China and US can use biotechnology to end scourge of global hunger

By Michael T. Scuse Source:Global Times Published: 2013-11-17 20:28:01

Illustration: Liu Rui/GT

Illustration: Liu Rui/GT

The US and China were both built by farmers, and have deep agricultural heritages that continue to thrive today. We are the world's two largest agricultural producers and strong collaborators in agricultural trade, research and education.

The rapid development of China-US agricultural cooperation and trade has provided tremendous benefits, enhancing food security and living standards in both our countries. Together, we have a tremendous capacity to build a better world.

While we have already made great progress, one in eight people in the world still suffers from hunger. Current global population trends mean we must increase agricultural production by 70 percent by 2050 to feed an expected 9 billion people.

A changing climate, increasing urbanization, and limited resources compound this challenge. We must work together, leveraging resources to support farmers and strengthen agriculture at all levels.

Farmers are already working to meet these challenges by embracing new ideas and practices to become more productive. New technologies are emerging from the imagination and hard work of scientists in both our countries.

In 1987, Nobel Peace Prize winner Norman Borlaug created the World Food Prize to celebrate those who advance human development by increasing the quality, quantity or availability of food in the world. Two great Chinese citizens have already been awarded with this prestigious prize, former minister of agriculture He Kang and inventor of hybrid rice Yuan Longping.

This year the World Food Prize was awarded to Marc Van Montagu, Mary-Dell Chilton and Robert Fraley. Their fundamental research on plant genomics has advanced our understanding of the crops we grow.

I am a farmer, and like 17 million farmers around the world, have seen the benefits of crops improved through biotechnology. By accelerating the results of plant breeding, biotechnology is helping the world develop crops that can resist drought and pests, and even grow in adverse environmental conditions, such as salty and toxic soils. This research gives me hope for the future.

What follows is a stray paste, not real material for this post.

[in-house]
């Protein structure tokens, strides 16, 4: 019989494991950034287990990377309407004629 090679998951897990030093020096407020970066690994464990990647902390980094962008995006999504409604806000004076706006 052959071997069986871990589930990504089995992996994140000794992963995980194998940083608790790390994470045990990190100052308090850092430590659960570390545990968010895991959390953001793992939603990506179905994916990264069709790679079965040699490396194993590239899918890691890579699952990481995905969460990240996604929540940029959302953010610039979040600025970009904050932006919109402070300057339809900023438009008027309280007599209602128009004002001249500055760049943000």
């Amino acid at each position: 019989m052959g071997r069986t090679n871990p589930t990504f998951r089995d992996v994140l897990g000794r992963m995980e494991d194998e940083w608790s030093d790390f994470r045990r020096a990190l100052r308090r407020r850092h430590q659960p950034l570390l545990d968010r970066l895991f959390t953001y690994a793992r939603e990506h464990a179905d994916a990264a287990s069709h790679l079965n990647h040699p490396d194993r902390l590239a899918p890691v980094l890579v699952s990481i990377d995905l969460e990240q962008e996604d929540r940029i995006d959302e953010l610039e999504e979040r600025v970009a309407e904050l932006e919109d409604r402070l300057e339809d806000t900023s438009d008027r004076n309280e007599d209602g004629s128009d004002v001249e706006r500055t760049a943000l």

The dialogue on biotechnology and other technologies will continue, but my hope is that this dialogue will be grounded in facts, and solutions oriented. 

Biotechnology has been extensively researched and safely used for three decades. Most US families, including my own, safely consume food made from biotech crops on a daily basis. The challenges we face are too extensive to reject the promise of science.

While increased production is a necessity, it is not the whole answer for increasing food security and eliminating hunger. We must also ensure that food gets to where it is needed through improved distribution networks.

Even with our best efforts, food production in many areas will be constrained by limited resources and prevailing or changing weather patterns.

Improved global and regional trade must be part of the solution in providing global food supplies and food security. Trade encourages dietary diversity, drives economic opportunity, stabilizes food supplies and can reduce food costs.

Strong trade relations, including in agriculture, have already brought enormous benefits to the people of both our countries. We should continue to deepen trade and investment in agriculture. If we use all the tools available to us, together we can feed a hungry world.

The author is Under Secretary for Farm and Foreign Agricultural Services, US Department of Agriculture.

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